I choose to allow my “struggles” to be minor bumps in the ride, not derailments. I choose to support those that I love. I choose to be happy with my choice to support them, even if it means I have a few “bad” days. I choose to love with all my heart, to hand out extra chances, to always have a smile for the little boy so happy to see me, and to never let a day pass without counting my blessings. I choose to honor those that are in my life as well as those who have passed. I choose to acknowledge that there is always someone out there who is having a harder time than I am. I choose to look with open eyes at the world around me and I choose to see the beauty instead of focusing on the ugliness.
I hope, my dear readers, that Donna’s story will help you gain the perspective to Choose Hope, Live until you die, and see the good in your own life. Focus on the good, dear readers, and the bad truly won’t feel so painful. Do good things for good reason, no reason, or any reason at all.
Be happy and try to make those around you happy. Make time for friends, family, and yourself; because life is more about whom we have around us than what we have around us.
I apologize if this post is more disorganized than usual… tears tend to scatter my brain just a wee bit. I supposed I could have posted just about being happy that my child is healthy. That I appreciate his tantrums more because he is able to have them. But I was already happy about all of that. I am already appreciative of how easy we have it with our son, even when he is being difficult. Donna’s story touched me more deeply than just hugging my child tighter. I have an amazing family. I have a son who is beautiful and bright. I have my son’s father, who is equally beautiful and bright. I have parents and sisters and nieces and nephews and friends whom would support me no matter what I did.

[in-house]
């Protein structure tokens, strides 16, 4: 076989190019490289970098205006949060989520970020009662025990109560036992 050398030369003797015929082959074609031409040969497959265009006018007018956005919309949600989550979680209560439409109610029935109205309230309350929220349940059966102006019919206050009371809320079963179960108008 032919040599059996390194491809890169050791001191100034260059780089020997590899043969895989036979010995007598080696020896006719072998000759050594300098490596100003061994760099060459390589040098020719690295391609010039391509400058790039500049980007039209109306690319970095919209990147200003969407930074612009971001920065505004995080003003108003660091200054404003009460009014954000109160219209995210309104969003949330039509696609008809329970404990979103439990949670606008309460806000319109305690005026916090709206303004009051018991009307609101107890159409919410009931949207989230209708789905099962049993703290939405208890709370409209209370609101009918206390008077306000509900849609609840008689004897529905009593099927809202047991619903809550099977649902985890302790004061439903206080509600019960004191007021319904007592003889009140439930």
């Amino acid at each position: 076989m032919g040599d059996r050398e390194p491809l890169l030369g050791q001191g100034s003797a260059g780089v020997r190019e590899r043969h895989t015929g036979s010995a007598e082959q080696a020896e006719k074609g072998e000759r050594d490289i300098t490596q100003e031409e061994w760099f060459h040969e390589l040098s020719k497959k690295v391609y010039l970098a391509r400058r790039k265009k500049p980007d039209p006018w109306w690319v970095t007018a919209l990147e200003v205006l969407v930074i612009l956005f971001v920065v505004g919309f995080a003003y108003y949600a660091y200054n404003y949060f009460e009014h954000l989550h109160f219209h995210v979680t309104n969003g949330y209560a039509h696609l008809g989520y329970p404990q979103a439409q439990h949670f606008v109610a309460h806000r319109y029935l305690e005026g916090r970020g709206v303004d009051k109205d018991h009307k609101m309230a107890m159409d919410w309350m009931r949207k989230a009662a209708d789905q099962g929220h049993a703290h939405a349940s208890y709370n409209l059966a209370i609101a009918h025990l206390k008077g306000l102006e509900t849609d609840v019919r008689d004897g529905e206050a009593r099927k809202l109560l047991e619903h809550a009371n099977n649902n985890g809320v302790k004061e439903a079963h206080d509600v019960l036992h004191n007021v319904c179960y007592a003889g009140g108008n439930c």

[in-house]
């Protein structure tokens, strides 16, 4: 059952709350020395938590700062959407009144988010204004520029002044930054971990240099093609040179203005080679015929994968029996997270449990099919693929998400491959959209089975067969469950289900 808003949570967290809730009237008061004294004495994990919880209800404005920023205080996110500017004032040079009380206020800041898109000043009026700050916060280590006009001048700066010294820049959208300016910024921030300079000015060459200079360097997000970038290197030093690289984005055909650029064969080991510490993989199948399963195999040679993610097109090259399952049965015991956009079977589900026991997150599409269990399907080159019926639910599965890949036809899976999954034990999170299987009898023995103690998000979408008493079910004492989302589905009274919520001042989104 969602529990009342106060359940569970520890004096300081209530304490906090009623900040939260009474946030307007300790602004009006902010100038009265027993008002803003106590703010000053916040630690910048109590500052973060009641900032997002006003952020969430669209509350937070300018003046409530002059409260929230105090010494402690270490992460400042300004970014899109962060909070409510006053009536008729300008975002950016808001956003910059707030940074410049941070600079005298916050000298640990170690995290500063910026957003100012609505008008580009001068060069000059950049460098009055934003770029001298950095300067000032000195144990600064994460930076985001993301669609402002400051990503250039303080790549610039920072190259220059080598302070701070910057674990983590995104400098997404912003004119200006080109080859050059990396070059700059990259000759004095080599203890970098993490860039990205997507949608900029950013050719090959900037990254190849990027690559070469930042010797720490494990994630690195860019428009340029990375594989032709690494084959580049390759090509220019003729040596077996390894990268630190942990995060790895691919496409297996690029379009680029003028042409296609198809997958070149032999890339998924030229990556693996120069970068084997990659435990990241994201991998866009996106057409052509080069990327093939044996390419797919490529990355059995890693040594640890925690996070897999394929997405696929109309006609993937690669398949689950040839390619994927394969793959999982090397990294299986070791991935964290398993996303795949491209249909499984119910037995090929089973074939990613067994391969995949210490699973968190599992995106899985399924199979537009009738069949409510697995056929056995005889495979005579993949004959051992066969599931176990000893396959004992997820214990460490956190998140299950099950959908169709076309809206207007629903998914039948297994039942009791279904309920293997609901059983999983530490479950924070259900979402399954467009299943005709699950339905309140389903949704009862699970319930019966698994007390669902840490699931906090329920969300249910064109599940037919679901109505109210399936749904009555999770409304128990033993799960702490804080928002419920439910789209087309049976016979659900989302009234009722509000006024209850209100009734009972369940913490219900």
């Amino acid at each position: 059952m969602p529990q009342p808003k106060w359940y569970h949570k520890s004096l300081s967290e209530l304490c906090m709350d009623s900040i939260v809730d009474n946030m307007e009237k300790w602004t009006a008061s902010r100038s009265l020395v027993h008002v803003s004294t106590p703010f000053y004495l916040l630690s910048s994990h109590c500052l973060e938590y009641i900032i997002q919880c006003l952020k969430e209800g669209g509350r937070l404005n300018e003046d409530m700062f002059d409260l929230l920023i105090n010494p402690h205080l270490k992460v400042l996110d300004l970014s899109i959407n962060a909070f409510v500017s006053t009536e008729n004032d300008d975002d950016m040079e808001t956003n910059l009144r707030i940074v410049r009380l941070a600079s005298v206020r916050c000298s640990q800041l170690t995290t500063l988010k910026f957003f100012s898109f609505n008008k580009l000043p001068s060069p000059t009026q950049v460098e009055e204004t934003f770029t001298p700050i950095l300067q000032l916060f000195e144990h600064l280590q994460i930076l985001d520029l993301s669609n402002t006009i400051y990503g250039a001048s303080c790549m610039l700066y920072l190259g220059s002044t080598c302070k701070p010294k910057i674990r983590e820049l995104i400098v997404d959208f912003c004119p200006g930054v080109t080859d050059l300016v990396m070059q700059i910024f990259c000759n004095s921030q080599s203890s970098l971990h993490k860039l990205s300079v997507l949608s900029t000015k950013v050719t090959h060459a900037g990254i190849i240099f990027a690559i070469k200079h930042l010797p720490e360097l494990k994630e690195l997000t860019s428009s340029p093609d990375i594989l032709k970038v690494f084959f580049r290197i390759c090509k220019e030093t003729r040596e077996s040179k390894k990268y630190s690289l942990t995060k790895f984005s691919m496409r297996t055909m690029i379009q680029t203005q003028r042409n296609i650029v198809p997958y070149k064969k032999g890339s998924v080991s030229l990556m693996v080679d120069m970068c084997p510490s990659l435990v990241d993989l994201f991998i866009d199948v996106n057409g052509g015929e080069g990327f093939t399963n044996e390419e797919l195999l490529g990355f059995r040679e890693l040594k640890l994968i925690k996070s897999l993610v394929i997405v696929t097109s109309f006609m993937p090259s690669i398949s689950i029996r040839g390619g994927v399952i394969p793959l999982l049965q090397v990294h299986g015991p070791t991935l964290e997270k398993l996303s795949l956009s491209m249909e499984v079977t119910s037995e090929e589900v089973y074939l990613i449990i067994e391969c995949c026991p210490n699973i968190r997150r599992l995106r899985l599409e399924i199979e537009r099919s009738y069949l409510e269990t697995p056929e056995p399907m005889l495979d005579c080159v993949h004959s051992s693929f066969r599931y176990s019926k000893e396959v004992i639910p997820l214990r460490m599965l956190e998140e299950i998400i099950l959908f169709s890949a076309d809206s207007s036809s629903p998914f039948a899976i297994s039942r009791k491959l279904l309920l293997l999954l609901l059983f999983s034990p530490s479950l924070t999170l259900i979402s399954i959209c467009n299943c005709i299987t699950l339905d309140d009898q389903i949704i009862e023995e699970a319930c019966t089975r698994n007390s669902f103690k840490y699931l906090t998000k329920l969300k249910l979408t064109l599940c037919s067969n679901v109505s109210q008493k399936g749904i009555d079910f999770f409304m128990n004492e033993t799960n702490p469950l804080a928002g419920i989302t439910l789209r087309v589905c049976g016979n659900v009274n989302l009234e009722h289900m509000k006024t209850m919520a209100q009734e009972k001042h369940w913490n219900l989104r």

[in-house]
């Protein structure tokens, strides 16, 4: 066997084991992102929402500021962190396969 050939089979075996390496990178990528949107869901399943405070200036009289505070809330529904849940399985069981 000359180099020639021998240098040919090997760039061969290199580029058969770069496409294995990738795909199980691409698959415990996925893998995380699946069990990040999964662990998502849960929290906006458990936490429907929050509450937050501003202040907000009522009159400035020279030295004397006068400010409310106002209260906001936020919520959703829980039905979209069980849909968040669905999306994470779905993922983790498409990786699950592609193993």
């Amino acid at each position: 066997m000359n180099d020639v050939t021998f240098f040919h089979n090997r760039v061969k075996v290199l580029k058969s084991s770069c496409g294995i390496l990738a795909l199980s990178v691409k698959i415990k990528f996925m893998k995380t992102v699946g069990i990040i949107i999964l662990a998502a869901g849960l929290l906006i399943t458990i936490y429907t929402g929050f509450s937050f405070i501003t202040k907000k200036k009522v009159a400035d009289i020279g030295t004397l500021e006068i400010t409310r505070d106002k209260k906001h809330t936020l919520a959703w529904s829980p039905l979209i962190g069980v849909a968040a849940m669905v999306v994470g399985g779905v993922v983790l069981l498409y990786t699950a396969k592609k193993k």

We all get lost in our own struggles from time to time. Because they are our struggles, they will never be trivial to us. We feel the struggle, the pressure, the anxiety, while we are living it. It is real and tangible to us. I would never use someone else’s struggle to minimize or negate a struggle I or someone else was feeling. But, my dears, perspective is the key word for many of my posts. You can learn from the struggles of others. You can gain perspective into your own pressure and anxiety.
I learned from this family’s experiences. I learned that relationships can endure, families can survive the unimaginable, and we can choose hope. You can learn to accept your struggle while it is occurring, is lessened or magnified by the perspective you choose to view it with. It is impacted by the attitude you approach it with and the outlook you apply to it.
In the end, when all is said and done, I hope that I have the ability to say that I approached the majority of my difficult experiences with a positive outlook and a sunny perspective. I hope that all of you can as well.
I hope. And that hope will not end because of a rough patch. That’s about all I can say. I hope that this rambling post did Donna justice in the way it was shared, but I fear that there are no words from me that could ever quite achieve such a lofty goal… and I am humbled in that knowledge.
We’ve all heard the phrase “it can always be worse”. I don’t feel, however, that as Americans we really think about how privileged we really are. Every day I hear people who are deeply, deeply unhappy with what they can’t have. Very few people seem to take the time to be thankful for what they do have. One of my personal development epiphanies occurred in my teens. It was the realization that Americans are not alone in the world, despite the fact that we use up more than our fair share of the world’s resources.
That realization came with a deeper knowledge of how others in the world live and how everything in this life truly boils down to a matter of perspective. We complain (myself included) about the high price of groceries while there are millions of people in this world who lack access to balance nutrition. Our supermarkets would likely astound them. And what do we do with this abundance of food? We overeat. We are now the most obese country on the planet.
We buy bottled water despite having one of the most advanced water treatment and delivery systems in the world. We have access to fresh water every minute of every day. Turn on the faucet and there it is. No trekking to a river that people bathe and pollute with waste to obtain drinking water.
We drive everywhere. Walking is now relegated to “exercise”. Ditto for Biking. For the majority of us, walking or biking is a luxury of time as opposed to an effective means of transportation.